If federal intervention is requested and approved, the Public Assistance Unit provides information about various federal disaster reimbursement opportunities to officials of all eligible state, county, and municipal agencies, as well as designated private, nonprofit organizations. The Public Assistance Unit is responsible for coordinating Applicants' Briefings and Kickoff Meetings to discuss the parameters of declarations, scope of work activities, eligible categories, and documentation required to receive state and federal assistance. The Unit also provides technical expertise in the preparation and submission of federal grant/loan applications in accordance with the Robert T Stafford Act. The Stafford Act requires that the delivery of eligible assistance be carried out as quickly and efficiently as possible, consistent with federal laws and regulations. The Unit maintains appropriate files and develops related procedures that comply with all applicable laws, regulations, and OMB circulars governing standard grant management practices. The Public Assistance staff is also responsible for assisting the Field Training Unit in the coordination and delivery of training programs and seminars related to the disaster reimbursement process.

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Preparedness Unit

Preparedness as part of the disaster management cycle is the foundation for reducing losses, as well as easing response, recovery, and mitigation efforts. The traditional role of Preparedness has been in devising hazard-specific and multi-hazard plans, and in public outreach and education. As our disasters become more complex and our management of emergencies tends towards multi-hazard integrative efforts, Preparedness can serve as an outstanding "first line of defense" for combating hazard losses and expenditures.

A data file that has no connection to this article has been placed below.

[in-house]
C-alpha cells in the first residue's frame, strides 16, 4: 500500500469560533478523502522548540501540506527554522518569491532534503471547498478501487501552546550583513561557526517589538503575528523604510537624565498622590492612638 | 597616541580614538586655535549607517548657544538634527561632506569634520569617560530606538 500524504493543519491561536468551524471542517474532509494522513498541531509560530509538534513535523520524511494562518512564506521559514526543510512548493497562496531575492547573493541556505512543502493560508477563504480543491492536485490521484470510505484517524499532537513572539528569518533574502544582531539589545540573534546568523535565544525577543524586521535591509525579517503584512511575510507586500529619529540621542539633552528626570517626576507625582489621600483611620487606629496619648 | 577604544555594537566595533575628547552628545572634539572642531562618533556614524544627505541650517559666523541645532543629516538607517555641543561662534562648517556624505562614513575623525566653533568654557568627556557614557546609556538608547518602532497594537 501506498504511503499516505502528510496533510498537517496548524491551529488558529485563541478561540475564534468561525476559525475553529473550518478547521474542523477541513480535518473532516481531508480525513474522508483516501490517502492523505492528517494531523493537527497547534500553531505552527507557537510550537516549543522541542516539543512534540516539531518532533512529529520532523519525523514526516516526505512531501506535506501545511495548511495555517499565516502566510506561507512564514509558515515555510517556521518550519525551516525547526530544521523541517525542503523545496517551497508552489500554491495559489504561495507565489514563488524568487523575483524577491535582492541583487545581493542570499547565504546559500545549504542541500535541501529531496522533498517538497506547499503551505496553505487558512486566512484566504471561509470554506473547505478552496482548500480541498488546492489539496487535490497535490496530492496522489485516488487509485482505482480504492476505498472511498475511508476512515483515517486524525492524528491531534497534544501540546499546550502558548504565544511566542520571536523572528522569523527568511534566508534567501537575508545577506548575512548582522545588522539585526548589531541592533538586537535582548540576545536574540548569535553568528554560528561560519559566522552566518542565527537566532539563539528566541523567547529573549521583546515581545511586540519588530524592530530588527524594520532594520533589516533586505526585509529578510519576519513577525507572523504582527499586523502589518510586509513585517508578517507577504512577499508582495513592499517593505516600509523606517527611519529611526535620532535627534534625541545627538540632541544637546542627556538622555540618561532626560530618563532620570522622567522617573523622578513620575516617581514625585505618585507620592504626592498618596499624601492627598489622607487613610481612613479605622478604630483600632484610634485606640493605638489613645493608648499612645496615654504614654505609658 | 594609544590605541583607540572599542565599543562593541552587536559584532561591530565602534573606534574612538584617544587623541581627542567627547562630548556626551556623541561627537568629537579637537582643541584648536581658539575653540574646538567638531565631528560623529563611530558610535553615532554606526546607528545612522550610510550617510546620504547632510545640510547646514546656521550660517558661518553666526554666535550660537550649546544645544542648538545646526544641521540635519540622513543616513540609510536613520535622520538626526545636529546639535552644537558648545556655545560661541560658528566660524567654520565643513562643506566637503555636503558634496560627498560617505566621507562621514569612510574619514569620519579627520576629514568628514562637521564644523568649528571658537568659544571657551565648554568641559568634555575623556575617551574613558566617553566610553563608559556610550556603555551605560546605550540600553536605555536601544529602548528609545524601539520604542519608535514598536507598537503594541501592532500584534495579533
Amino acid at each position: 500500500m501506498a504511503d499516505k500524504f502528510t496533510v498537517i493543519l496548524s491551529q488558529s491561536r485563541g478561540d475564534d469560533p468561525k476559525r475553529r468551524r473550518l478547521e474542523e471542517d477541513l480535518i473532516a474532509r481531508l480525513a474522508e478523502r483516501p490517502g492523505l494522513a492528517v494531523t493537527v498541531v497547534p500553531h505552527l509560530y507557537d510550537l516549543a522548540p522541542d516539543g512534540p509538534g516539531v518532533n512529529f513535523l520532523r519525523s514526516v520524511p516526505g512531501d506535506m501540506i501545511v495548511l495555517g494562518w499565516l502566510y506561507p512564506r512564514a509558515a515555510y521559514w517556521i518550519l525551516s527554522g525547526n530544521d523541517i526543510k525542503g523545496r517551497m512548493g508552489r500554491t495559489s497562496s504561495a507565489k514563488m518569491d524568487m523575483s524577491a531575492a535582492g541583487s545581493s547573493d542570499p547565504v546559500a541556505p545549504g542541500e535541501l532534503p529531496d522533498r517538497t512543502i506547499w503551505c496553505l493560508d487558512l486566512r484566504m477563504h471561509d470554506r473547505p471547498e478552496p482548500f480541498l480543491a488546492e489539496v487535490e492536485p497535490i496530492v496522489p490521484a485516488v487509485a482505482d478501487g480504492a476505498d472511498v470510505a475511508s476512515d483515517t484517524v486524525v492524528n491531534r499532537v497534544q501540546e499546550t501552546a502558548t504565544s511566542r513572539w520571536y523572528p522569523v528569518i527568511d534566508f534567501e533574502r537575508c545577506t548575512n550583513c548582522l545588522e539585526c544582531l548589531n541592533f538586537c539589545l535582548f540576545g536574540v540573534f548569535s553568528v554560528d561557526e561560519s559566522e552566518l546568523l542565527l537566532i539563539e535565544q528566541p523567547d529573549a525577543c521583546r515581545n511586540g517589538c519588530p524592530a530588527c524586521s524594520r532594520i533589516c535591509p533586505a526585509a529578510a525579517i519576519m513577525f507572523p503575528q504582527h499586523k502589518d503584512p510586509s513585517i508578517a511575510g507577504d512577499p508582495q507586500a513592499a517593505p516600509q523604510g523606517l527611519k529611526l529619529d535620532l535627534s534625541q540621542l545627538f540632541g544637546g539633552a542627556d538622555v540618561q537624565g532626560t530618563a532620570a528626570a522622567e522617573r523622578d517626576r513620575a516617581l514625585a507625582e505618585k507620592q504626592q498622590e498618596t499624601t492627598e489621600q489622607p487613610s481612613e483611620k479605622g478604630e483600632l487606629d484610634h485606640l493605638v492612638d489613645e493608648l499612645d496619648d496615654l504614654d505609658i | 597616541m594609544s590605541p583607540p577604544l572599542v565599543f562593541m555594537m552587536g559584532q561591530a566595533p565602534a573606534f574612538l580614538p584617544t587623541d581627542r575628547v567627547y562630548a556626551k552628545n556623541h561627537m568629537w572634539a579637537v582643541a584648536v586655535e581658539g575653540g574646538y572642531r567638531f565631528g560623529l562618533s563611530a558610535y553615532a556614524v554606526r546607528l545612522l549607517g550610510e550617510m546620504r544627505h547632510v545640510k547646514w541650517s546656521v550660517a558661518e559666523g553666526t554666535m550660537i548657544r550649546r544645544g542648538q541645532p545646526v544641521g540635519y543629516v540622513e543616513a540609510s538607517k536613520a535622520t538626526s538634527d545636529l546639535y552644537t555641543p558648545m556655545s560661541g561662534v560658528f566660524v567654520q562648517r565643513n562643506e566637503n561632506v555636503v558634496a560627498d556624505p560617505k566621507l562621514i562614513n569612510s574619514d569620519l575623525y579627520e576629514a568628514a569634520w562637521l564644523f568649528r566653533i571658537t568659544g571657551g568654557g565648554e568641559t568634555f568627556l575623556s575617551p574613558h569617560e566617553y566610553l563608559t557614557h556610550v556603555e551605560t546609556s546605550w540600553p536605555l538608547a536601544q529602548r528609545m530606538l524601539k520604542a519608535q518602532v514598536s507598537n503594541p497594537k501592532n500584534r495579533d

Currently, the Preparedness Unit coordinates a multitude of planning efforts, including maintenance of the State Emergency Operations Plan and the State Emergency Procedures Directory. It also maintains checklists and standardized texts as technical guidance to local government on development of emergency plans and procedures. Hazard-specific plans include Winter Storm, Hurricane, Reverse-Lane Evacuation Plans, and the State Drought Emergency Plan. Important strides have been made in improving our Mental Health, Special Needs, and School Planning initiatives, as well as establishing a growing public outreach program for natural hazards and evacuation. The Unit also maintains liaison and coordination of emergency activities with state departments and various allied support agencies, and is responsible for the readiness of the State Emergency Operations Center. The Unit is an integral player in the implementation of "ETeam" technology for use in the State EOC. Another critical role is the timely notification of the emergency management community of potentially dangerous weather conditions. The Unit administers the NWS "StormReady" Communities program. The Unit also coordinates the State's tidal and inland flood warning programs and systems, and participates in the New York City Evacuation, Trans-Hudson, and Port Authority emergency planning groups.